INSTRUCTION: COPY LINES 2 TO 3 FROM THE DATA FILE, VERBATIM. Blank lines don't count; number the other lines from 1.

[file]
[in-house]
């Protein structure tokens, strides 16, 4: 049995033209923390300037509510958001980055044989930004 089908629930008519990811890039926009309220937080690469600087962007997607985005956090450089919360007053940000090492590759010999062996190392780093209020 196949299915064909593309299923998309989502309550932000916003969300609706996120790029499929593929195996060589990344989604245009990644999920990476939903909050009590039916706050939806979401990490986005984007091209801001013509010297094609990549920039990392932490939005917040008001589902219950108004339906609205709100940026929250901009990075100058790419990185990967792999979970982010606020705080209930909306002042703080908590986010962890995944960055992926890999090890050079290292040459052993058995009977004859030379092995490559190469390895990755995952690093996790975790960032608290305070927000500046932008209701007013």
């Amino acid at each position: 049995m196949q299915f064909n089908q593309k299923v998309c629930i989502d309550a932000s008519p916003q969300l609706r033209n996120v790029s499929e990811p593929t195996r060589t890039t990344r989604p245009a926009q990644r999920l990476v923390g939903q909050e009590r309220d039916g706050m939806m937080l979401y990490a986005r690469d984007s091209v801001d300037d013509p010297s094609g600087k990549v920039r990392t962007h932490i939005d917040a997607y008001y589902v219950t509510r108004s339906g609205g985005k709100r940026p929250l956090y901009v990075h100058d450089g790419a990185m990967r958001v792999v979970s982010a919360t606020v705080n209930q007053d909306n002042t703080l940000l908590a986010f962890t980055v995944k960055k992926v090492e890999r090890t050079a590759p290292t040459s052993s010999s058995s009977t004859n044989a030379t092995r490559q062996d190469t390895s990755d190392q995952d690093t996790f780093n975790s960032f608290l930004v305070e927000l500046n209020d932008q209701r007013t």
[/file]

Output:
């Protein structure tokens, strides 16, 4: 049995033209923390300037509510958001980055044989930004 089908629930008519990811890039926009309220937080690469600087962007997607985005956090450089919360007053940000090492590759010999062996190392780093209020 196949299915064909593309299923998309989502309550932000916003969300609706996120790029499929593929195996060589990344989604245009990644999920990476939903909050009590039916706050939806979401990490986005984007091209801001013509010297094609990549920039990392932490939005917040008001589902219950108004339906609205709100940026929250901009990075100058790419990185990967792999979970982010606020705080209930909306002042703080908590986010962890995944960055992926890999090890050079290292040459052993058995009977004859030379092995490559190469390895990755995952690093996790975790960032608290305070927000500046932008209701007013």
């Amino acid at each position: 049995m196949q299915f064909n089908q593309k299923v998309c629930i989502d309550a932000s008519p916003q969300l609706r033209n996120v790029s499929e990811p593929t195996r060589t890039t990344r989604p245009a926009q990644r999920l990476v923390g939903q909050e009590r309220d039916g706050m939806m937080l979401y990490a986005r690469d984007s091209v801001d300037d013509p010297s094609g600087k990549v920039r990392t962007h932490i939005d917040a997607y008001y589902v219950t509510r108004s339906g609205g985005k709100r940026p929250l956090y901009v990075h100058d450089g790419a990185m990967r958001v792999v979970s982010a919360t606020v705080n209930q007053d909306n002042t703080l940000l908590a986010f962890t980055v995944k960055k992926v090492e890999r090890t050079a590759p290292t040459s052993s010999s058995s009977t004859n044989a030379t092995r490559q062996d190469t390895s990755d190392q995952d690093t996790f780093n975790s960032f608290l930004v305070e927000l500046n209020d932008q209701r007013t």